hope is a verb with its shirtsleeves rolled up

I have been re-reading Brene Brown’s ‘The Gifts of Imperfection’ and would highly recommend it. go! buy! until you have the copy in your hands, may I pass on to you what she says on hope:

‘Like most people, I always thought of hope as an emotion – like a warm feeling of optimism and possibility. I was wrong. I was shocked to discover that hope is not an emotion; it’s a way of thinking or a cognitive process. Emotions play a supporting role, but hope is really a thought process made up of a trilogy of goals, pathways, and agency. Hope happens when:

  • we have the ability to set realistic goals (I know where I want to go)
  • we are able to figure out how to achieve those goals, including the ability to stay flexible and develop alternative routes (I know how to get there, I’m persistent, and I can tolerate disappointment and try again)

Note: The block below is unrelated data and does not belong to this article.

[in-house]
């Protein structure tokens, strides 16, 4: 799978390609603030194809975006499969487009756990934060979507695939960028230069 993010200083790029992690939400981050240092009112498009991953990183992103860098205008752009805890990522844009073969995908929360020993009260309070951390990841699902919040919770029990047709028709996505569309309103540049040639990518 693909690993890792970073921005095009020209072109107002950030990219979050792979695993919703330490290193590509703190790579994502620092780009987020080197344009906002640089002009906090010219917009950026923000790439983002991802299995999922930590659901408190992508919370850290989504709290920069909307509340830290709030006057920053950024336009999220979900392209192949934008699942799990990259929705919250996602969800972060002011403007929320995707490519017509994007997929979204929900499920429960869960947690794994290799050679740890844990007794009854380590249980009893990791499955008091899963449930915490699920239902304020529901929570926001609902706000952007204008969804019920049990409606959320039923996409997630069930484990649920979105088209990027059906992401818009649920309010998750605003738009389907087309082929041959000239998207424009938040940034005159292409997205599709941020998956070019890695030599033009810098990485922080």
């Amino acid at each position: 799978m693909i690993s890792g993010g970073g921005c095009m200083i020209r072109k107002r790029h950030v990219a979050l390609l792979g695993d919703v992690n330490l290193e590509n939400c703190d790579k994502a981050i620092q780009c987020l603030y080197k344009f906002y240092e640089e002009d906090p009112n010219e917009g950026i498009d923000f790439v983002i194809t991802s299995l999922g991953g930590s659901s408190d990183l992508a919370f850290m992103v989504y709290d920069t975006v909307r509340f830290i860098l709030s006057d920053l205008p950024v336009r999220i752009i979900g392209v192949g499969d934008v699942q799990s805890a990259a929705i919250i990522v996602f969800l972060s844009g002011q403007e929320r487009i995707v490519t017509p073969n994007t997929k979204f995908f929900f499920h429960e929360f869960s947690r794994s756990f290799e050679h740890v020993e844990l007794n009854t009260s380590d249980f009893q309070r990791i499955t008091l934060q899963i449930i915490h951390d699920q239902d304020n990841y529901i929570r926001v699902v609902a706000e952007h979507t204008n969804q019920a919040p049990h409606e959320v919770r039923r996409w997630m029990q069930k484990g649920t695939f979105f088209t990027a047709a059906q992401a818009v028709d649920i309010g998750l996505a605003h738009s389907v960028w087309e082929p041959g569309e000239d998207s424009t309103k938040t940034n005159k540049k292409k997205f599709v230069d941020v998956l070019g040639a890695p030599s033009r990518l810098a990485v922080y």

• we believe in ourselves (I can do this!)

So, hope is a combination of setting goals, having the tenacity and perseverance to pursue them, and believing in our own abilities. And, if that’s not news enough, here’s something else: hope is learned! We learn hopeful, goal-directed thinking in the context of other people.’

hope has been such an amazingly powerful agent for change for me. at the end of the time I was drinking I felt so overwhelmingly hopeless and powerless. and I know for certain that I have learnt hope from other sober bloggers ahead of me on the path, in particular Happierlikethis, Carrie, Lucy, Sharon and Amy. and Belle and Rebecca, natch πŸ˜‰ among many others. I am more grateful than I can ever express.

hope is not an innate, candy-floss substance that we are either with or without, at the whim of circumstance.Β it is something that we can nurture within ourselves and others to help us carve out new positive pathways of living.

(the title of this post is a quote from environmentalist David Orr. the painting is by Evelyn Dunbar, who among many other things was the only female British war artist in WW2, and had an acute eye for the beauty in the mundane.)